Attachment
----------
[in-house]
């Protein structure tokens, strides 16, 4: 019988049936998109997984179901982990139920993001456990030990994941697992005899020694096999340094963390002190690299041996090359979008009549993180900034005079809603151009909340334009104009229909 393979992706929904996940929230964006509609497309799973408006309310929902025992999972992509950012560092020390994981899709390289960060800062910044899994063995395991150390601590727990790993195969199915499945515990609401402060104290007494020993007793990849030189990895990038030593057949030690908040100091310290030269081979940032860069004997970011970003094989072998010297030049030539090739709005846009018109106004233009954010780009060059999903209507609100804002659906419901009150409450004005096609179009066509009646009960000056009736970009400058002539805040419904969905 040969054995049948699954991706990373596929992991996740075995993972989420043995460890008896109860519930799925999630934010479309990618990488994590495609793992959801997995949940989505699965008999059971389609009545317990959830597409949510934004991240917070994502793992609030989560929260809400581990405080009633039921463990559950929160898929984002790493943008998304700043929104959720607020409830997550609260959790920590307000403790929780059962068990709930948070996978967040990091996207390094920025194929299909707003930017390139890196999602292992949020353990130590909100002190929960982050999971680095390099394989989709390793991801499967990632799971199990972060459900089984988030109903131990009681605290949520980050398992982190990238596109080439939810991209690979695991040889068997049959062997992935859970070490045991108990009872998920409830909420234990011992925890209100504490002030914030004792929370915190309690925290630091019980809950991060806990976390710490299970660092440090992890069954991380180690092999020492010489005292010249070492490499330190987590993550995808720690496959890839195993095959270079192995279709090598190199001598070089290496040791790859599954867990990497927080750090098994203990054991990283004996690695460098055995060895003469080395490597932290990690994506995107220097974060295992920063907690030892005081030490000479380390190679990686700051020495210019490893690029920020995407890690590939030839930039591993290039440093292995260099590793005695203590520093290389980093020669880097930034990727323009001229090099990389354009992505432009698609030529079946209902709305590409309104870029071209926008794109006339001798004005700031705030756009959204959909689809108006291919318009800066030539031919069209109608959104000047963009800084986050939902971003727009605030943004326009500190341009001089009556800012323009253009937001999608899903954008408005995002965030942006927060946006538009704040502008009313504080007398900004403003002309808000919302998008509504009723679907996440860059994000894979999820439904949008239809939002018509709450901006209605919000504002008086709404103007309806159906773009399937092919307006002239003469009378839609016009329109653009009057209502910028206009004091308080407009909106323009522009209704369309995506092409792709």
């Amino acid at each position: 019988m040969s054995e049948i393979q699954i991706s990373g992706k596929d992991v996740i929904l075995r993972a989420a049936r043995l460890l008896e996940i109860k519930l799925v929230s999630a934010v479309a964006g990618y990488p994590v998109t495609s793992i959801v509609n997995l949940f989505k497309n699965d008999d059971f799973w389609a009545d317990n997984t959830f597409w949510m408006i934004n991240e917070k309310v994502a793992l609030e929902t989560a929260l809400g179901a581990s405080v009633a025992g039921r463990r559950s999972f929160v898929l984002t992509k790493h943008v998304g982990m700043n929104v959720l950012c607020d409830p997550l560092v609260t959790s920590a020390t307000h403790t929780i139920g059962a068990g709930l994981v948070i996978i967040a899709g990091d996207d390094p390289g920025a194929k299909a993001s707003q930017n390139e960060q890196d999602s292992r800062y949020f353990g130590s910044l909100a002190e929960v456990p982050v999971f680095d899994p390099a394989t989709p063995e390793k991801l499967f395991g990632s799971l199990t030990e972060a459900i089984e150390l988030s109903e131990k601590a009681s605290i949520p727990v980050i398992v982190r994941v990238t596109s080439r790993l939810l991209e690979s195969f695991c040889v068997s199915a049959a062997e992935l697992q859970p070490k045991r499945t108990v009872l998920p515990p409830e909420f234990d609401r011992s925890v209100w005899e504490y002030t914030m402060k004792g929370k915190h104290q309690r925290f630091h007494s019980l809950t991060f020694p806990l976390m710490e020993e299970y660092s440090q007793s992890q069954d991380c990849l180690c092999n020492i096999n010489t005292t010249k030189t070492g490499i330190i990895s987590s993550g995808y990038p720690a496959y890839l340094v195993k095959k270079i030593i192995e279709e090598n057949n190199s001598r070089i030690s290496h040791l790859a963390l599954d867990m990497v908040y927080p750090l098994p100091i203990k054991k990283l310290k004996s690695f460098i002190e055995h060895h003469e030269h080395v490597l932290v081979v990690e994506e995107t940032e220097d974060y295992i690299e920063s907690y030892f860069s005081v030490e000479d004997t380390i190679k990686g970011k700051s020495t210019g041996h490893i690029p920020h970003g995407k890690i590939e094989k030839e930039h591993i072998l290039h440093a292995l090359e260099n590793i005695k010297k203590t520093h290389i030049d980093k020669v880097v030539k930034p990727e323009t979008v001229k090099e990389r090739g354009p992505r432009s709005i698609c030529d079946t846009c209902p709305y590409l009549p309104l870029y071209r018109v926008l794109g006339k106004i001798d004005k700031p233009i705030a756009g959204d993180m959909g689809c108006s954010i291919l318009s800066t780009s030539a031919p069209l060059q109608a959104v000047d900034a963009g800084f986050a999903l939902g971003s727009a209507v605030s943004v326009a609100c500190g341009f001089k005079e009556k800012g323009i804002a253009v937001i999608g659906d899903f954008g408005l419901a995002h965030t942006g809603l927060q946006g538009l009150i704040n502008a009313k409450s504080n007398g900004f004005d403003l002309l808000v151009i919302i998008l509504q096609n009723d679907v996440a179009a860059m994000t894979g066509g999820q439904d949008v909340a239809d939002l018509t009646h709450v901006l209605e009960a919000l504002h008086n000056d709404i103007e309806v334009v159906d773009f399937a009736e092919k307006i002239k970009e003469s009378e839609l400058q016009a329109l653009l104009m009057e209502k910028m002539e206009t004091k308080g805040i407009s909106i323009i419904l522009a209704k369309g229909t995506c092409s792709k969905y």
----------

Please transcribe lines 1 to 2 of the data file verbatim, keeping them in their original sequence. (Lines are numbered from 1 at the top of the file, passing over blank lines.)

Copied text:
[in-house]
């Protein structure tokens, strides 16, 4: 019988049936998109997984179901982990139920993001456990030990994941697992005899020694096999340094963390002190690299041996090359979008009549993180900034005079809603151009909340334009104009229909 393979992706929904996940929230964006509609497309799973408006309310929902025992999972992509950012560092020390994981899709390289960060800062910044899994063995395991150390601590727990790993195969199915499945515990609401402060104290007494020993007793990849030189990895990038030593057949030690908040100091310290030269081979940032860069004997970011970003094989072998010297030049030539090739709005846009018109106004233009954010780009060059999903209507609100804002659906419901009150409450004005096609179009066509009646009960000056009736970009400058002539805040419904969905 040969054995049948699954991706990373596929992991996740075995993972989420043995460890008896109860519930799925999630934010479309990618990488994590495609793992959801997995949940989505699965008999059971389609009545317990959830597409949510934004991240917070994502793992609030989560929260809400581990405080009633039921463990559950929160898929984002790493943008998304700043929104959720607020409830997550609260959790920590307000403790929780059962068990709930948070996978967040990091996207390094920025194929299909707003930017390139890196999602292992949020353990130590909100002190929960982050999971680095390099394989989709390793991801499967990632799971199990972060459900089984988030109903131990009681605290949520980050398992982190990238596109080439939810991209690979695991040889068997049959062997992935859970070490045991108990009872998920409830909420234990011992925890209100504490002030914030004792929370915190309690925290630091019980809950991060806990976390710490299970660092440090992890069954991380180690092999020492010489005292010249070492490499330190987590993550995808720690496959890839195993095959270079192995279709090598190199001598070089290496040791790859599954867990990497927080750090098994203990054991990283004996690695460098055995060895003469080395490597932290990690994506995107220097974060295992920063907690030892005081030490000479380390190679990686700051020495210019490893690029920020995407890690590939030839930039591993290039440093292995260099590793005695203590520093290389980093020669880097930034990727323009001229090099990389354009992505432009698609030529079946209902709305590409309104870029071209926008794109006339001798004005700031705030756009959204959909689809108006291919318009800066030539031919069209109608959104000047963009800084986050939902971003727009605030943004326009500190341009001089009556800012323009253009937001999608899903954008408005995002965030942006927060946006538009704040502008009313504080007398900004403003002309808000919302998008509504009723679907996440860059994000894979999820439904949008239809939002018509709450901006209605919000504002008086709404103007309806159906773009399937092919307006002239003469009378839609016009329109653009009057209502910028206009004091308080407009909106323009522009209704369309995506092409792709």